The U.N. thinks we should never burn our oil. Here’s the idea that could make that possible.

There’s a new exhibit in the grounds of the United Nations General Assembly Hall that showcases a forward-thinking way of generating sustainable energy. Called the Energy Forum, it represents the new initiative of the United Nations Office for Outer Space Affairs (UNOOSA). The pavilion on the Sustainable Energy for All initiative, part of the Global Partnership for Sustainable Development Goals, contains a rock carver, three hosts and some experts in the fields of technology, water management and waste. The project, with its name playfully referring to “Energy for Tomorrow,” celebrates what UNOOSA calls “carbon neutral energy”, in the sense that instead of relying on electricity from fossil fuels, some of the energy comes from the solar power of the earth itself. The project, created by Swedish designers Bjarke Ingels and Felix Gerstner, includes a digital system that can provide a database of solar power around the world, allowing expositions of the whole planet to locate a solar source in real time.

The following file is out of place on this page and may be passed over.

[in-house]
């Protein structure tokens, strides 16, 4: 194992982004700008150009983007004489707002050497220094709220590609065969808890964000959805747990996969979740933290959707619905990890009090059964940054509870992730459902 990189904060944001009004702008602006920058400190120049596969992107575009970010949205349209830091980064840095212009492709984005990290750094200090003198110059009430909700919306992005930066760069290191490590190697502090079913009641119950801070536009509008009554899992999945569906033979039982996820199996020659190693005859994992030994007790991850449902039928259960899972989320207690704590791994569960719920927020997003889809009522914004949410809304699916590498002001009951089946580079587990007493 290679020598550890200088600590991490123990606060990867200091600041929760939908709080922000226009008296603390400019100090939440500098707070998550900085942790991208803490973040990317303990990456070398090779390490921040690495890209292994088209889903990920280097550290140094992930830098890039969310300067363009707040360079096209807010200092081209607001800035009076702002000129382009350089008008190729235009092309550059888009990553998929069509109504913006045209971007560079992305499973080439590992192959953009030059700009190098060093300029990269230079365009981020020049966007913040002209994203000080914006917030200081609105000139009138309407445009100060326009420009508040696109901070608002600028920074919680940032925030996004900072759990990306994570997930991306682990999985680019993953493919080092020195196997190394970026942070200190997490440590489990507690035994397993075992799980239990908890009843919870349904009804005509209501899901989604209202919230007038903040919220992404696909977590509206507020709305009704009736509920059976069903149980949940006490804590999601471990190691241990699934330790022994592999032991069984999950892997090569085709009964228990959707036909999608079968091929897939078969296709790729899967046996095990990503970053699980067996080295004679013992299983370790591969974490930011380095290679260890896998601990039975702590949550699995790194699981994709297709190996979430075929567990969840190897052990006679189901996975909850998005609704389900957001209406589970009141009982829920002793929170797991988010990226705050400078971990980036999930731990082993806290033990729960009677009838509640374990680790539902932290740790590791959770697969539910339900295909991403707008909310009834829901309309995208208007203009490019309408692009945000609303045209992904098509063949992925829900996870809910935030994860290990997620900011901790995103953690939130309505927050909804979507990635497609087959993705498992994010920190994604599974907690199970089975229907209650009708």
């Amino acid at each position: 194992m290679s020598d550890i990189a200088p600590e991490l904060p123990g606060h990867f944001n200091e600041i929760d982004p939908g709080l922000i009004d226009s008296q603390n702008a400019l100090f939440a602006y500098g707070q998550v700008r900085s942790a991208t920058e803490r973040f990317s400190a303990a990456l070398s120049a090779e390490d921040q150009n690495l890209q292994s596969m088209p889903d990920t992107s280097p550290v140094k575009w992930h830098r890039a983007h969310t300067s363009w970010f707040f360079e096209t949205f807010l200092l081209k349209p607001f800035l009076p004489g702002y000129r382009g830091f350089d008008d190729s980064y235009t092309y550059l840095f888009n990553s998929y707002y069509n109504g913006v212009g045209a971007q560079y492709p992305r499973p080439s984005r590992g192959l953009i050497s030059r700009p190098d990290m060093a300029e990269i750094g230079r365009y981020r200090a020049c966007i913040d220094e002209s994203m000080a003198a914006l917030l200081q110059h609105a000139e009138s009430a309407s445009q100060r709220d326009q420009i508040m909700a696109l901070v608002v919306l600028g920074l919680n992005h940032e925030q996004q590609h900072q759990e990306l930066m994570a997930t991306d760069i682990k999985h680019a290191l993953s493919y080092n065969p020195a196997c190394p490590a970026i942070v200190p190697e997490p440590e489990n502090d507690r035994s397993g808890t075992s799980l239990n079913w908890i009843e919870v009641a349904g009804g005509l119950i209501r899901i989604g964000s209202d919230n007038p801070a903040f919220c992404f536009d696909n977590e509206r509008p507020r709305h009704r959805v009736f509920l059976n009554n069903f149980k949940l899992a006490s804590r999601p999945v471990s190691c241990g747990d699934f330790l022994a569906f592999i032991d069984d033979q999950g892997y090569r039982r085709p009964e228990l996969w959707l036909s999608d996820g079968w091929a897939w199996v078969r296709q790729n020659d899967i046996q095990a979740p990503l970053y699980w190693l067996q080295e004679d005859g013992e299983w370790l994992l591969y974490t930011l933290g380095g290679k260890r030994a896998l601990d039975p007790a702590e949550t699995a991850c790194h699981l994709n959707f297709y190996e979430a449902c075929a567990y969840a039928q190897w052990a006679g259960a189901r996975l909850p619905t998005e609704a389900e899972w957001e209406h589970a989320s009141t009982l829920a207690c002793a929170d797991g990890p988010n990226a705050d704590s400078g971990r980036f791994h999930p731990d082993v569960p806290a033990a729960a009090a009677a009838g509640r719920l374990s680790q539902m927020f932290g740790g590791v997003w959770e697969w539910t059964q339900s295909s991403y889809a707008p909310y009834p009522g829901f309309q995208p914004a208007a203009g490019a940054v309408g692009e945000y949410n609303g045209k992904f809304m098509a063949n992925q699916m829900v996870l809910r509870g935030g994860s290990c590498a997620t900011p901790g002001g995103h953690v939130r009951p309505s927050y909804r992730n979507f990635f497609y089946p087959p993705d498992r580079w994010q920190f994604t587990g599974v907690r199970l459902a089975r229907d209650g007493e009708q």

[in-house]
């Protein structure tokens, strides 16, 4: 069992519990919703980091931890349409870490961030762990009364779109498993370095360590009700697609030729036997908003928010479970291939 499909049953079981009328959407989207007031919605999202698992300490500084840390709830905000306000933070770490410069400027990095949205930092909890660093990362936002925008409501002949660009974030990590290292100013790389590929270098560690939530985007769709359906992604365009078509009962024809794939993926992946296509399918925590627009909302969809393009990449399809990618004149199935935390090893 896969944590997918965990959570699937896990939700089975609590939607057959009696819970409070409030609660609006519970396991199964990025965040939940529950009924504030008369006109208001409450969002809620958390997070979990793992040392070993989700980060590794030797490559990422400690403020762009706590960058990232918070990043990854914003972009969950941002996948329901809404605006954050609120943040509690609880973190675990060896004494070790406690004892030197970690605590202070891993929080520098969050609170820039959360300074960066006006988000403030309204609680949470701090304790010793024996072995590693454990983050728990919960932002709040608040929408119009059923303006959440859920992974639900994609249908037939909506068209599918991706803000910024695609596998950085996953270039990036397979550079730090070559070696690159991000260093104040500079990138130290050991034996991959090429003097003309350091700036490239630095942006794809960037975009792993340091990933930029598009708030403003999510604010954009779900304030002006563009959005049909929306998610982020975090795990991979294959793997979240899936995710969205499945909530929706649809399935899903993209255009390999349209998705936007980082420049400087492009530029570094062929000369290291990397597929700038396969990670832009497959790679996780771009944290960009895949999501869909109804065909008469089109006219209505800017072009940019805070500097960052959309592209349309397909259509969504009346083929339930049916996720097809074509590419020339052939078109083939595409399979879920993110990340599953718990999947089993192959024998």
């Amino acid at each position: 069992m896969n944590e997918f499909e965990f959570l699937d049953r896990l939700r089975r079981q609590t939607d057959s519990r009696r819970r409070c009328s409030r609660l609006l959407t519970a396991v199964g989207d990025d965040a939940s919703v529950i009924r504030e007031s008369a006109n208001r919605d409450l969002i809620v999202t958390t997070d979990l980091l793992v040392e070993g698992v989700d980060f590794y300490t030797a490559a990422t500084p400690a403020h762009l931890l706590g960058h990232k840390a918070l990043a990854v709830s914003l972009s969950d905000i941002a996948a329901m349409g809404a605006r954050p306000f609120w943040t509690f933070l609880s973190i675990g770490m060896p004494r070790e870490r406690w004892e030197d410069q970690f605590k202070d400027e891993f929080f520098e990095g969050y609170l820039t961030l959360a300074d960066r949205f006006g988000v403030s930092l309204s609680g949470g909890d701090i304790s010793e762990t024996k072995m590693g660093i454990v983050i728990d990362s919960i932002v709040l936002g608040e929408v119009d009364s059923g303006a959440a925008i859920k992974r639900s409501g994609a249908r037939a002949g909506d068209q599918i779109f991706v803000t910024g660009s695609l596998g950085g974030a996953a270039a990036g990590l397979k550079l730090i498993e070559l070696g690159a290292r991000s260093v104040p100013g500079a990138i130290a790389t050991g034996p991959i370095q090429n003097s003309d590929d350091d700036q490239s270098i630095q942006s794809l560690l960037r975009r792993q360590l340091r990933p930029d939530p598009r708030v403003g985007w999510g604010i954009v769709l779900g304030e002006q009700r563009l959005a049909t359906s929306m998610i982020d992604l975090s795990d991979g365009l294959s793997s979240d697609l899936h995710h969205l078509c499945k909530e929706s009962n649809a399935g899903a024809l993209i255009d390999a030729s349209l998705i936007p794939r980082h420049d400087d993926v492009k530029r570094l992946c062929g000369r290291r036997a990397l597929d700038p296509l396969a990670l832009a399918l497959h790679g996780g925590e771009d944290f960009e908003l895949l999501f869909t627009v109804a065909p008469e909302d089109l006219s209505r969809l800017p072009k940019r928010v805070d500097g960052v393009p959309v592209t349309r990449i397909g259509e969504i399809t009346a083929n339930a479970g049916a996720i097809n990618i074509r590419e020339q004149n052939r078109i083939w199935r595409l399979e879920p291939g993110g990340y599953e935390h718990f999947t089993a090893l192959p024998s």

There is also a hydroponic greenhouse in the future pavilion, an example of how hydroponic technology can help feed the world. It involves more than 15,000 small potting plants that can grow anywhere in the world in order to produce food from local, fresh resources. Additionally, it supports a small roving light battery assembly unit for integrating energy-saving lights in a variety of situations.

The United Nations Office for Outer Space Affairs is also giving attention to the clean energy that can be harvested from other bodies of water, such as the oceans and oceans on Mars. The pool at the Water Reef included in the pavilion is the latest innovation in tidal power. It is powered by a floating solar panel with eleven panels — one per wave.

More around the pavilion can be found in the video.

“When we take this concept of solar water power into the field, we realize it’s already possible to use it in a better way. We want to demonstrate to the public that renewable energy from the sun can power up events and places that require a lot of power such as schools and hospitals,” Bjarke Ingels said in a press release for the exhibit.

While it is fair to say that the energy forum may feel a bit fishy for showcasing a sustainable energy development that in many ways looks like this:


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